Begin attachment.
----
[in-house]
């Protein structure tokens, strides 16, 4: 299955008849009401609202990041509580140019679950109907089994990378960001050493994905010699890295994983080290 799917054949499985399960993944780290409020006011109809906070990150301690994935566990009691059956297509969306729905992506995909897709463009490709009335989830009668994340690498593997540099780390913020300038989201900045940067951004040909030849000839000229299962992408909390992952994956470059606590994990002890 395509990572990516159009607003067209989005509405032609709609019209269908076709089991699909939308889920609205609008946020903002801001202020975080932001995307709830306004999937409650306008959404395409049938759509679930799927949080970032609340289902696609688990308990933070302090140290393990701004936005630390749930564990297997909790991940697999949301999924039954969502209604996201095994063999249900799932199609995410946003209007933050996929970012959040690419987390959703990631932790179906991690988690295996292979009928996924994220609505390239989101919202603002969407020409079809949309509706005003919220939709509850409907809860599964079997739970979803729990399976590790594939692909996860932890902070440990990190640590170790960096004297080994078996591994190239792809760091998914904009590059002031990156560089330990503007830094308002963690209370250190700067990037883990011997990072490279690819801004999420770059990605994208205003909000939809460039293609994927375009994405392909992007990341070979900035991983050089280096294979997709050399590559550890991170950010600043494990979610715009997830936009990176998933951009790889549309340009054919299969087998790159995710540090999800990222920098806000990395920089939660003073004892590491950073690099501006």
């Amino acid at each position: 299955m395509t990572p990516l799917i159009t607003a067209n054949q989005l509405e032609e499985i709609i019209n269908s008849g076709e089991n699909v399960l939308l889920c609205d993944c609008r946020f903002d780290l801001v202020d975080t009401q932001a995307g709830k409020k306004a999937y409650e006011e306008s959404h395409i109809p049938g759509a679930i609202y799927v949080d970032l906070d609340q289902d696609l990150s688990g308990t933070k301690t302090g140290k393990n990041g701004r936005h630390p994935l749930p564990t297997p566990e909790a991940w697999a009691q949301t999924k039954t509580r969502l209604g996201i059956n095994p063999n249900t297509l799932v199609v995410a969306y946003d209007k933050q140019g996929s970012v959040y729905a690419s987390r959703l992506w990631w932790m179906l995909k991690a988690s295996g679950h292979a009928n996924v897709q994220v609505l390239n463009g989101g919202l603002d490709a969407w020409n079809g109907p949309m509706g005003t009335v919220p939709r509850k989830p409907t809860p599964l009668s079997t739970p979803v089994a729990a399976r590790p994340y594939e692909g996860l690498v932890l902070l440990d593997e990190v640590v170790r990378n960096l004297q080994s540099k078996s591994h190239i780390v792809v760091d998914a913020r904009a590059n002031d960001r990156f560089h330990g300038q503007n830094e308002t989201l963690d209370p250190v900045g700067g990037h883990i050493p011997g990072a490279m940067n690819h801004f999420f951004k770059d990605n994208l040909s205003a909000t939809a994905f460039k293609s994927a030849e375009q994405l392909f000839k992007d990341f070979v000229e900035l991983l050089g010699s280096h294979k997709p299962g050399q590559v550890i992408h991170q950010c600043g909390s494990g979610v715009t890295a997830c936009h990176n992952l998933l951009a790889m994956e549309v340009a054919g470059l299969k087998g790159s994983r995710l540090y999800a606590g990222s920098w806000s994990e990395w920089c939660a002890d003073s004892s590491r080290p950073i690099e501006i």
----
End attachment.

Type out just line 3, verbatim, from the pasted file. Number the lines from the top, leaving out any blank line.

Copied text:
């Amino acid at each position: 299955m395509t990572p990516l799917i159009t607003a067209n054949q989005l509405e032609e499985i709609i019209n269908s008849g076709e089991n699909v399960l939308l889920c609205d993944c609008r946020f903002d780290l801001v202020d975080t009401q932001a995307g709830k409020k306004a999937y409650e006011e306008s959404h395409i109809p049938g759509a679930i609202y799927v949080d970032l906070d609340q289902d696609l990150s688990g308990t933070k301690t302090g140290k393990n990041g701004r936005h630390p994935l749930p564990t297997p566990e909790a991940w697999a009691q949301t999924k039954t509580r969502l209604g996201i059956n095994p063999n249900t297509l799932v199609v995410a969306y946003d209007k933050q140019g996929s970012v959040y729905a690419s987390r959703l992506w990631w932790m179906l995909k991690a988690s295996g679950h292979a009928n996924v897709q994220v609505l390239n463009g989101g919202l603002d490709a969407w020409n079809g109907p949309m509706g005003t009335v919220p939709r509850k989830p409907t809860p599964l009668s079997t739970p979803v089994a729990a399976r590790p994340y594939e692909g996860l690498v932890l902070l440990d593997e990190v640590v170790r990378n960096l004297q080994s540099k078996s591994h190239i780390v792809v760091d998914a913020r904009a590059n002031d960001r990156f560089h330990g300038q503007n830094e308002t989201l963690d209370p250190v900045g700067g990037h883990i050493p011997g990072a490279m940067n690819h801004f999420f951004k770059d990605n994208l040909s205003a909000t939809a994905f460039k293609s994927a030849e375009q994405l392909f000839k992007d990341f070979v000229e900035l991983l050089g010699s280096h294979k997709p299962g050399q590559v550890i992408h991170q950010c600043g909390s494990g979610v715009t890295a997830c936009h990176n992952l998933l951009a790889m994956e549309v340009a054919g470059l299969k087998g790159s994983r995710l540090y999800a606590g990222s920098w806000s994990e990395w920089c939660a002890d003073s004892s590491r080290p950073i690099e501006i």